We don't have a formal way of teaching these. critical and essential skills.

[00:12:02] Paddy Dhanda: Oh, I love that. I wish they would do more of that here and so Sometimes when I introduce myself to people I tell them I used to be a professional introvert And now i'm addicted to conversation

I'm addicted to

through my work On this podcast because I get to speak to strangers every week and

week. Yeah.

I have reflected on what was the moment where I sort of switch from that more introverted person.

I still am, but I'm much better in terms of engaging and having the guts to go over to someone and speak to them.

go over to

But I guess anxiety plays a really important part in overcoming our fears. And I know you've done a lot of work in this space.

Overcoming Communication Anxiety

[00:12:42] Paddy Dhanda: Your previous book was very much. Focused on this, could you tell us a few insights on how could we overcome that anxiety, especially if someone at home is feeling a little bit under pressure when they're put into these situations,

put into these situations?

[00:12:58] Matt Abrahams: Yeah, absolutely happy to help and to share some ideas. I want to start first by congratulating you for really reflecting and becoming more comfortable with the uncomfortable.

That's a big step in many endeavors. I would like to share a few thoughts I have about and and extroversion . Many of us feel that when we are introverted, by definition, not good at communication. In fact, introverts, by their nature, tend to be very good at conversation.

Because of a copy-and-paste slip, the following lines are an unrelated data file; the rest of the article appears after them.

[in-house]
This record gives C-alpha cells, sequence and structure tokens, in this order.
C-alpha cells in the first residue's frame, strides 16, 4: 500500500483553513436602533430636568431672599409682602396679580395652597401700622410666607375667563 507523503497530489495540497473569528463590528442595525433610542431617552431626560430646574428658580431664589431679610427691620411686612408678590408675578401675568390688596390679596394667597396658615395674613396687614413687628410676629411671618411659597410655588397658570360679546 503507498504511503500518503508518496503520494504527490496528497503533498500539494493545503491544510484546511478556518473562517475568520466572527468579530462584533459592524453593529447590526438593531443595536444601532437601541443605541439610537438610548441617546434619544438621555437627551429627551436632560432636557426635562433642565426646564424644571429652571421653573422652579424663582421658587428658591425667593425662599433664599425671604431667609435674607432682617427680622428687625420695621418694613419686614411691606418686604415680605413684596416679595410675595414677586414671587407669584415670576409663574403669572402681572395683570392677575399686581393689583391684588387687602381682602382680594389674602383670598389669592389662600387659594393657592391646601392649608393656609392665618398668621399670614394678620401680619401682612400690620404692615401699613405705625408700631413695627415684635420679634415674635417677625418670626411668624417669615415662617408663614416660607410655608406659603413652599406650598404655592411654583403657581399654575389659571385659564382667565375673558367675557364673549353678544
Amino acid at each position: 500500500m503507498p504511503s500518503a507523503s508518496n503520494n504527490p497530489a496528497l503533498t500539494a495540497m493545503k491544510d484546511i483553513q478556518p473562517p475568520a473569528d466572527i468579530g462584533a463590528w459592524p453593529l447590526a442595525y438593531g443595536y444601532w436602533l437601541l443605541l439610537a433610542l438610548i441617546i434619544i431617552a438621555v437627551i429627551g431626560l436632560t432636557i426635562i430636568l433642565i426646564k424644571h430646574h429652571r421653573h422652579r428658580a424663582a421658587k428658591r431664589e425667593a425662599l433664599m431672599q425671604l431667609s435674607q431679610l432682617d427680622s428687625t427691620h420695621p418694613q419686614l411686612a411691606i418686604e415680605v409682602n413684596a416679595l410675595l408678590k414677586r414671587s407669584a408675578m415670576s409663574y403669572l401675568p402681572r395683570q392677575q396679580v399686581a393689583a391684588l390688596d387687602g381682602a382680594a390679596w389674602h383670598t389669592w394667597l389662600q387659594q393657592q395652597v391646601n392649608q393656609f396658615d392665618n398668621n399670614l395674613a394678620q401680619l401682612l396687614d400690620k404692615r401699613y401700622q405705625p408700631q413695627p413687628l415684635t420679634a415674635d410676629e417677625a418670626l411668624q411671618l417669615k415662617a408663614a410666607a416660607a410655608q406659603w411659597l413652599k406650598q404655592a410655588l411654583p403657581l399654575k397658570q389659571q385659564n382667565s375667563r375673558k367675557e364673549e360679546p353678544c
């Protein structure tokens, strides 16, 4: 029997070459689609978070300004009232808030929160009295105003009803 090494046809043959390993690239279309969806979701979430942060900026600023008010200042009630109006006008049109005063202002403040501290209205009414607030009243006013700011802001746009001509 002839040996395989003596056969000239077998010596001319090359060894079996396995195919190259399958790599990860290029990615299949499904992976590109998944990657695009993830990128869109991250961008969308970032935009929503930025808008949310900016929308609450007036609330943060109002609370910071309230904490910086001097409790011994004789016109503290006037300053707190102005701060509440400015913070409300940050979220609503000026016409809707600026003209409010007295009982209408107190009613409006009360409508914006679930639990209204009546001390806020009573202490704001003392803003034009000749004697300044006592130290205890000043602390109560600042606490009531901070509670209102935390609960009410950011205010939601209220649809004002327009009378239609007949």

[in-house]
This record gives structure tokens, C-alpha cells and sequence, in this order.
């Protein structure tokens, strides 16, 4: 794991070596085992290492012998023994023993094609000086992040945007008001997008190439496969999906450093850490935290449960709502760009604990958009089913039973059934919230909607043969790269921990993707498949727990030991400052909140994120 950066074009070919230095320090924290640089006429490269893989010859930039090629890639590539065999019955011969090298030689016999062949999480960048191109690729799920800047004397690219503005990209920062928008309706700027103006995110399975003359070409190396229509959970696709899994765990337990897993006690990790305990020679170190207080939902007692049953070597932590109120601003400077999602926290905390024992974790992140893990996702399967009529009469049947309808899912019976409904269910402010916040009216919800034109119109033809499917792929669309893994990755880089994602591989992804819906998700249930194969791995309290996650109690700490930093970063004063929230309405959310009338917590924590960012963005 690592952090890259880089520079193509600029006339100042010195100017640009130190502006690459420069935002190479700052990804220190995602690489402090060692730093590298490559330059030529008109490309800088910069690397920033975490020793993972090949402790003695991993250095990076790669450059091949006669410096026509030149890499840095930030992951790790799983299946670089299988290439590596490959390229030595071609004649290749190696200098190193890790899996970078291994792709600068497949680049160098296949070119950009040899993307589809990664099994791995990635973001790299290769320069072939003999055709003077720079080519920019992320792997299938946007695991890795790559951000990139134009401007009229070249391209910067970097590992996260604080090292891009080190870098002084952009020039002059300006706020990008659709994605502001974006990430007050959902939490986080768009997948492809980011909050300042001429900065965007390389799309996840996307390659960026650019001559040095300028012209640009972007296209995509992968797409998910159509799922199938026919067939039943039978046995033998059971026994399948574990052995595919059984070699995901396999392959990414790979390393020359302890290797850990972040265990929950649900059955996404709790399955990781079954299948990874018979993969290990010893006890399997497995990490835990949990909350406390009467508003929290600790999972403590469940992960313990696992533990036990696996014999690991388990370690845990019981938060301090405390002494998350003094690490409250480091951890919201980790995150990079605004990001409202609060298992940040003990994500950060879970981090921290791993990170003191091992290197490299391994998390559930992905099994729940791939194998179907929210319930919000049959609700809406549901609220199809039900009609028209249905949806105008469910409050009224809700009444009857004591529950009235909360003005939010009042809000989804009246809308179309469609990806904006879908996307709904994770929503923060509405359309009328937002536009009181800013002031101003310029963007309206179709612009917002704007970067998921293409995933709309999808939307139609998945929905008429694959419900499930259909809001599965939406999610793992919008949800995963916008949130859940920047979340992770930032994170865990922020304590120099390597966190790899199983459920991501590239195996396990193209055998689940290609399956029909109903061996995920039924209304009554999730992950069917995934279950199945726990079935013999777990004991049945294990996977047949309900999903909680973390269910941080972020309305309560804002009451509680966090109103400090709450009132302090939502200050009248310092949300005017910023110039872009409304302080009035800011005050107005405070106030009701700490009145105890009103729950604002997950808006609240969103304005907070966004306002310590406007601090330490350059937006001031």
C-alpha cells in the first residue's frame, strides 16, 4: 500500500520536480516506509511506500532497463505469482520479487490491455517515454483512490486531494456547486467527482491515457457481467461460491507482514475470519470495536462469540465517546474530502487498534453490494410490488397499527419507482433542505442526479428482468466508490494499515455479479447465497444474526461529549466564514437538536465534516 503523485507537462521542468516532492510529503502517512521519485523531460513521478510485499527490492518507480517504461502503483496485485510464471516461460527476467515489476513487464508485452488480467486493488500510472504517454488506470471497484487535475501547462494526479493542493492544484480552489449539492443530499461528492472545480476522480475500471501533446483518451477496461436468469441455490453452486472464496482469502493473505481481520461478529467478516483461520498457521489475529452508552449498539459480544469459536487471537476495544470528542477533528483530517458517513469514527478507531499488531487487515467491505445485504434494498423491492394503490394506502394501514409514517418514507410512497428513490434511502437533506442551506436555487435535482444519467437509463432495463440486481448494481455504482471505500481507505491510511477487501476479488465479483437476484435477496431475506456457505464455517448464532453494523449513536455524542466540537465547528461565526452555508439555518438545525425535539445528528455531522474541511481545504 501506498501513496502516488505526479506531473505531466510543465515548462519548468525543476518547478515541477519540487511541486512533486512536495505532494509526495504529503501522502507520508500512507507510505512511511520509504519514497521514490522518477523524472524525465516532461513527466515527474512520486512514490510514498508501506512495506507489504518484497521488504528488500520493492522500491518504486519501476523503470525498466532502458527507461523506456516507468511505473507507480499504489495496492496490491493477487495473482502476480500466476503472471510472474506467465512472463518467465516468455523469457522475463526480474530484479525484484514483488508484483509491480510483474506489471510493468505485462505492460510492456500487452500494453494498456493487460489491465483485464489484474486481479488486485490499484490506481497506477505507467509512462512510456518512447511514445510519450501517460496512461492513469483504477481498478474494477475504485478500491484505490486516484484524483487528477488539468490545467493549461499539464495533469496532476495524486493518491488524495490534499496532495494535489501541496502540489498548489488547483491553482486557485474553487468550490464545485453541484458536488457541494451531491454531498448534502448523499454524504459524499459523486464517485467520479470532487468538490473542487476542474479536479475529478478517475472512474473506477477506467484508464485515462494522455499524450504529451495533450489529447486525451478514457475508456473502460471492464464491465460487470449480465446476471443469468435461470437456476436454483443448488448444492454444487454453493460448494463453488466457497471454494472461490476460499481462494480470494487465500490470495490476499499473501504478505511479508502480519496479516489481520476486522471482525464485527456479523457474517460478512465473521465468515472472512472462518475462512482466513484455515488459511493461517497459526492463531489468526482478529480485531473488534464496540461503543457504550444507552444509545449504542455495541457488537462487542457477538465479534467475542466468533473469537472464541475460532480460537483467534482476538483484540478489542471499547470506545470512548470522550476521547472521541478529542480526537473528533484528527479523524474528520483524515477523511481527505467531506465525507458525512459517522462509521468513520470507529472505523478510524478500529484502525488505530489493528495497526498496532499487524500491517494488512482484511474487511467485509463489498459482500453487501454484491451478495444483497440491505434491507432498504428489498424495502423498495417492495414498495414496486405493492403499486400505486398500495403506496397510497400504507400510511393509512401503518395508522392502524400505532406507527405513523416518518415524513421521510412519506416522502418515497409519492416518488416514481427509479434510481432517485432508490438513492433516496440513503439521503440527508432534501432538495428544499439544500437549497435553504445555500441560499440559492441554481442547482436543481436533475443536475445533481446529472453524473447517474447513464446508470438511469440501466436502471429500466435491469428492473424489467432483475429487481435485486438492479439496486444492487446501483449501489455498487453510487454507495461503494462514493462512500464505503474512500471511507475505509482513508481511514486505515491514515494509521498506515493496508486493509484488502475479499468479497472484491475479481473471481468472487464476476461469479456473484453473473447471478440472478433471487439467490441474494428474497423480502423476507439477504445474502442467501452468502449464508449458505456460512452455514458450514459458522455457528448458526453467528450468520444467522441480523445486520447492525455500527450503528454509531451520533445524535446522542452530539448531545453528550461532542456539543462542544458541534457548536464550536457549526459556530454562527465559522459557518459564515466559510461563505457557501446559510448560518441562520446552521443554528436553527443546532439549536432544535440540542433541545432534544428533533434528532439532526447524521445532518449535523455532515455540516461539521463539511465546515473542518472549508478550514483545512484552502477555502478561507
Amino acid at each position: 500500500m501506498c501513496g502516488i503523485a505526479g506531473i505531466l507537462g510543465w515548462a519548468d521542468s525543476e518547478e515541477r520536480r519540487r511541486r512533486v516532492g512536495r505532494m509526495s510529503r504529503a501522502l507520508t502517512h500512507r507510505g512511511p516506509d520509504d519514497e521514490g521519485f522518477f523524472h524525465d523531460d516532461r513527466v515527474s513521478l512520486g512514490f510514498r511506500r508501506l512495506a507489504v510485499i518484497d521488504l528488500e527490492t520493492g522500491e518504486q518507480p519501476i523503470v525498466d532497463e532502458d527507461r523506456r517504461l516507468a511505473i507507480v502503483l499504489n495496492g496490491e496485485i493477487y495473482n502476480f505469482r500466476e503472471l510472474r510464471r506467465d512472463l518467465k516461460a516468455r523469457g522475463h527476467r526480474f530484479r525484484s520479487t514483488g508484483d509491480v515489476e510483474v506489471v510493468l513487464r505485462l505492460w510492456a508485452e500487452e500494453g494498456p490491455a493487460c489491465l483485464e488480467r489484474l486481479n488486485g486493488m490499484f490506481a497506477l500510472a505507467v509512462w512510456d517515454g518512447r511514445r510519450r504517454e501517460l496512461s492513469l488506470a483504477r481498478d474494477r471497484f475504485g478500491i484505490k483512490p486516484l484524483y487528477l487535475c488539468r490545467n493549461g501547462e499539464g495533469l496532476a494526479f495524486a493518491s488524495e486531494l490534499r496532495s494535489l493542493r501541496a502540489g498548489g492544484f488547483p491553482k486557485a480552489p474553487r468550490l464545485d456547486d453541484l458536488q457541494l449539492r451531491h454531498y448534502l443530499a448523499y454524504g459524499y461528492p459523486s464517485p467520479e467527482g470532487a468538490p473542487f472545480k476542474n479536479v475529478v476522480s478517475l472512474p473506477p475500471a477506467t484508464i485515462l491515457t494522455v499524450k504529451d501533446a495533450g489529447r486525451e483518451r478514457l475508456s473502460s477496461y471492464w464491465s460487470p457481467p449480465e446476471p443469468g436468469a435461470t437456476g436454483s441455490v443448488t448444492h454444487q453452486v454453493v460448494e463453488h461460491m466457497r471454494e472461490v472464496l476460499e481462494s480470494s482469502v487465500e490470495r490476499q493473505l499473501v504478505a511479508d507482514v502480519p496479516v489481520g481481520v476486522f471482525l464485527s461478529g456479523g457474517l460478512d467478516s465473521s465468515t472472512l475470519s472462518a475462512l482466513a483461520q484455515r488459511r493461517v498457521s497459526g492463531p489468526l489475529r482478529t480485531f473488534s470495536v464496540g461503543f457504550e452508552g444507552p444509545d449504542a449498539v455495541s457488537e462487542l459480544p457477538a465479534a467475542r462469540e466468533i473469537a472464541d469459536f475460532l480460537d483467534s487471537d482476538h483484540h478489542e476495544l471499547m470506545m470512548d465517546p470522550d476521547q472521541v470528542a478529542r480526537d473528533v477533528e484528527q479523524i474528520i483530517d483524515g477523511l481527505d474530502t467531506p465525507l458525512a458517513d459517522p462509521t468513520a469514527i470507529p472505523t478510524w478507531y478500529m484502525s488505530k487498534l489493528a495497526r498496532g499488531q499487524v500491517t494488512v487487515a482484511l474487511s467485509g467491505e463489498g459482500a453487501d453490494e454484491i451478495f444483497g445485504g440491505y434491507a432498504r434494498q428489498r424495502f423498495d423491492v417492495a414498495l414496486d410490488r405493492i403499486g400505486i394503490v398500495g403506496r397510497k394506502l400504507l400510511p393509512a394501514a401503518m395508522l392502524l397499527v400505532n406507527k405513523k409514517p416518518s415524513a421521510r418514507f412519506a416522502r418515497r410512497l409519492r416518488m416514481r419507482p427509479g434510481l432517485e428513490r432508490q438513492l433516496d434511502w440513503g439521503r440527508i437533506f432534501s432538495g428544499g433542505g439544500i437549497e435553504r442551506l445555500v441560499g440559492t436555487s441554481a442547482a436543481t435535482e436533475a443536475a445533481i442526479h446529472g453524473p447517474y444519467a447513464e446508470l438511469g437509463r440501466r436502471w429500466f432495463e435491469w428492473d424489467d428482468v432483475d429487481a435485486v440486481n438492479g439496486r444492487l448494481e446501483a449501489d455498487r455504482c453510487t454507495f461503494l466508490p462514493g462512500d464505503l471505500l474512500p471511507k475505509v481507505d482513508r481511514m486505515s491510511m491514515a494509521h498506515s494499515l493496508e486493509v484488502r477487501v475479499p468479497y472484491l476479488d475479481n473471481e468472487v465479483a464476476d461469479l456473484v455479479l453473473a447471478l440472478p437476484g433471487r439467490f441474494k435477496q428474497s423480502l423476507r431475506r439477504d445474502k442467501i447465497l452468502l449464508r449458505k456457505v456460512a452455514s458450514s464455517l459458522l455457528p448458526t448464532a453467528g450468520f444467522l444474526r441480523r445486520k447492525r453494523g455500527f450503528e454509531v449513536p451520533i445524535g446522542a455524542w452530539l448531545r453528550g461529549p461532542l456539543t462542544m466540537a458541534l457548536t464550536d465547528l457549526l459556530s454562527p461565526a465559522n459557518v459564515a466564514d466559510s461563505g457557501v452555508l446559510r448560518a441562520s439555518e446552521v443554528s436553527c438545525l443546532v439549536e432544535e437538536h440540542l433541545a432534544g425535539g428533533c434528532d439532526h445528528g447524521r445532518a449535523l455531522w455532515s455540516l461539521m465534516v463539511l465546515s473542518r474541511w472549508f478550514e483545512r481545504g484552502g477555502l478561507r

They are very open to learning and listening. Introverts listen first. and synthesize and process, and it turns out in group functioning, those skills are really important. We need a blend of people who are more extroverted and introverted. So Introverts are not bad . You need introverts. In fact, introverts exhibit many of the behaviors that are successful in collaboration and connection and communication.

That said, introverts tend to be slightly more fearful of speaking than extroverts. But extroverts can be quite scared of speaking as well. I believe the fear of speaking in front of others is innate to being human. It's something that's just part of who we are .

But what's more important is that we can learn to manage the anxiety that we feel . And I use manage very carefully. I don't think we can ever truly overcome our anxiety, nor do I think that we would want to. Anxiety is helpful. It gives us energy, helps us focus, but we want to manage it so it doesn't manage us.

So in the first book I wrote, Speaking Up Without Freaking Out, I provide 50 academically verified techniques for managing anxiety. I do not expect every technique to work for every person. I'm happy if three to five seem to work. And they fall into two primary categories, Paddy. They first fall into symptoms and then sources.

How to relieve the symptoms. I'm curious, when you get nervous, Patty, what happens for you? I blush, I turn red, and I sweat, I perspire. I

[00:14:54] Paddy Dhanda: I probably start telling really bad jokes. jokes.

I try and sort of be really funny and I'm not, and I'm just like trying to fill the void with that stuff. Yeah. that stuff.

[00:15:04] Matt Abrahams: Interestingly, that's a technique that many people use.

It's a technique of trying to connect. And through that connection, you begin to feel more comfortable. And there are lots of ways to do that, that you can do that by asking a question. Asking people to contribute their point of view on something. Humor is risky because if it's not funny, it actually makes things more awkward, but it can serve, a good joke can serve connect .